What is orienteering?
It's a form of cross-country running in which the competitors have to navigate round a course using a map and compass. The course consists of a set of control points that the competitors have to visit in sequence. Races usually take the form of a time-trial so that competitors can't just follow each other.
At the top end of the sport, the competitors cover rough terrain at speeds worthy of the best cross-country runners using just subtle land form and vegetation features to navigate by. Younger runners and beginners compete on courses that require simpler navigation, following paths and other simple features, then gradually move up to technically and physically harder courses as they gain experience and confidence. The maps are very detailed, usually at 1:10,000 or 1:15,000 scale with a 5 metre contour interval.
Whoever covers the course fastest wins. A device at each control point is "punched" to prove that the runner has passed through that point; until recently the device would have been a simple pin punch, but electronic punching systems are increasingly common. The competitors are free to choose their route for the "leg" from one control point to the next, so as well as being tested for their running speed and map-reading skills they often need to make tricky route choices while in oxygen debt. Over a long leg of a couple of kilometres, making the right route choice can easily save minutes.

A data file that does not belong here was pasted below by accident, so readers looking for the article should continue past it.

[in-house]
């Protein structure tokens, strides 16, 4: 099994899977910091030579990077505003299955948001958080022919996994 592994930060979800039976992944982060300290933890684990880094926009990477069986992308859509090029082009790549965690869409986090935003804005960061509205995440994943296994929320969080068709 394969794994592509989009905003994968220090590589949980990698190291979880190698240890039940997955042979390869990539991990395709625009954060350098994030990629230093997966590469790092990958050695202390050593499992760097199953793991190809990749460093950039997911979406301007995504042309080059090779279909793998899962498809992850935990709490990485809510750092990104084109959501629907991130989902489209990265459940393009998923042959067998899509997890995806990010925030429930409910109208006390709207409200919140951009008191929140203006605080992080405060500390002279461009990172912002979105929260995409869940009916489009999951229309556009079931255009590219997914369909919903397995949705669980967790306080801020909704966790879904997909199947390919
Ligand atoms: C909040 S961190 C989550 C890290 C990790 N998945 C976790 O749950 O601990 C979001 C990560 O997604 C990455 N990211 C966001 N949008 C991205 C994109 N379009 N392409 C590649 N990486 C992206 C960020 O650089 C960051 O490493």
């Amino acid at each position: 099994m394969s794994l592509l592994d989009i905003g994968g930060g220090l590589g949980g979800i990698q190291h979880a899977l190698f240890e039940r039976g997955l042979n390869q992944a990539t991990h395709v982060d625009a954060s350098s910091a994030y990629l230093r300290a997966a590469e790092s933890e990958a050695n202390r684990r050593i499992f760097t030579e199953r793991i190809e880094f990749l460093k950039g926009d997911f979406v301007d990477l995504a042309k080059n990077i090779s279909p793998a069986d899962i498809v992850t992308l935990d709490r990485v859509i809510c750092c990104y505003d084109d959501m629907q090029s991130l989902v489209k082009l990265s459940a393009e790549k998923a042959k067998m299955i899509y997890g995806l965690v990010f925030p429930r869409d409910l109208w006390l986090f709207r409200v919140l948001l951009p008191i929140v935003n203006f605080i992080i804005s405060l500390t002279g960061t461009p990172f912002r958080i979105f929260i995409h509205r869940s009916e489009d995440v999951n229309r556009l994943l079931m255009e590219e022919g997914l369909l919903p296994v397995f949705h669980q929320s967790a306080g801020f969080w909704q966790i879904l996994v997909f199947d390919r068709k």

Where can you go orienteering in France?

Most (but not all) departments in France have at least one club to organise orienteering events: big clubs might put on 5 or 10 races each year, while the smallest struggle to hold 1 or 2. Many areas also have ESOs (espaces de sports d'orientation) where maps of permanent courses are on sale (generally through a town hall or a tourist office) allowing you to turn up and have a go whenever you want. It's a small sport in France, with just five or six thousand FFCO members (licenciés), so newcomers are generally made very welcome.
The FFCO  (French orienteering federation) web site includes links to clubs in all the various regions and departments.
The team